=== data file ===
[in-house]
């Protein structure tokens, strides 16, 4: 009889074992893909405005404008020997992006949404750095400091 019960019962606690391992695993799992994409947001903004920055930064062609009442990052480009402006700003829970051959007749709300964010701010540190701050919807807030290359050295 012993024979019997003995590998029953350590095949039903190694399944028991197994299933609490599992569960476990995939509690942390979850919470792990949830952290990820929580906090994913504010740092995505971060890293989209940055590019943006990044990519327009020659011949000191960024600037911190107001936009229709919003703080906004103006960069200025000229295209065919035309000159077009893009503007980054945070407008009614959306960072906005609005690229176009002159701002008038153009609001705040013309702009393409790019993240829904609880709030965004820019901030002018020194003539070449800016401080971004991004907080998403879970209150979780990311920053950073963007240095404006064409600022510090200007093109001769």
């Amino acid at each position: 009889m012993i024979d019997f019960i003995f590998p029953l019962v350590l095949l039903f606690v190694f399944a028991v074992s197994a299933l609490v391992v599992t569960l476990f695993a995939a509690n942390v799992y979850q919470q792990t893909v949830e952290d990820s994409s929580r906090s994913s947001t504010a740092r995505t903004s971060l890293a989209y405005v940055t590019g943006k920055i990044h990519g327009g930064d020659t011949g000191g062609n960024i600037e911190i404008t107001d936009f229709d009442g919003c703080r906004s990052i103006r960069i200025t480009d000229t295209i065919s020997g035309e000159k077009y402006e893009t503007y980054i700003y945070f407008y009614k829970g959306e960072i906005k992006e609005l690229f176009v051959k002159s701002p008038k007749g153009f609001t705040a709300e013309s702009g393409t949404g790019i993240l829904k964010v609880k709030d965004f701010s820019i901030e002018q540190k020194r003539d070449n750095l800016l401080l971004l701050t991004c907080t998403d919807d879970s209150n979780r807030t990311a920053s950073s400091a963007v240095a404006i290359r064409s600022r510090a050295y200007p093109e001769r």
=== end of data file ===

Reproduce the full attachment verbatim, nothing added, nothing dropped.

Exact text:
[in-house]
């Protein structure tokens, strides 16, 4: 009889074992893909405005404008020997992006949404750095400091 019960019962606690391992695993799992994409947001903004920055930064062609009442990052480009402006700003829970051959007749709300964010701010540190701050919807807030290359050295 012993024979019997003995590998029953350590095949039903190694399944028991197994299933609490599992569960476990995939509690942390979850919470792990949830952290990820929580906090994913504010740092995505971060890293989209940055590019943006990044990519327009020659011949000191960024600037911190107001936009229709919003703080906004103006960069200025000229295209065919035309000159077009893009503007980054945070407008009614959306960072906005609005690229176009002159701002008038153009609001705040013309702009393409790019993240829904609880709030965004820019901030002018020194003539070449800016401080971004991004907080998403879970209150979780990311920053950073963007240095404006064409600022510090200007093109001769």
């Amino acid at each position: 009889m012993i024979d019997f019960i003995f590998p029953l019962v350590l095949l039903f606690v190694f399944a028991v074992s197994a299933l609490v391992v599992t569960l476990f695993a995939a509690n942390v799992y979850q919470q792990t893909v949830e952290d990820s994409s929580r906090s994913s947001t504010a740092r995505t903004s971060l890293a989209y405005v940055t590019g943006k920055i990044h990519g327009g930064d020659t011949g000191g062609n960024i600037e911190i404008t107001d936009f229709d009442g919003c703080r906004s990052i103006r960069i200025t480009d000229t295209i065919s020997g035309e000159k077009y402006e893009t503007y980054i700003y945070f407008y009614k829970g959306e960072i906005k992006e609005l690229f176009v051959k002159s701002p008038k007749g153009f609001t705040a709300e013309s702009g393409t949404g790019i993240l829904k964010v609880k709030d965004f701010s820019i901030e002018q540190k020194r003539d070449n750095l800016l401080l971004l701050t991004c907080t998403d919807d879970s209150n979780r807030t990311a920053s950073s400091a963007v240095a404006i290359r064409s600022r510090a050295y200007p093109e001769r």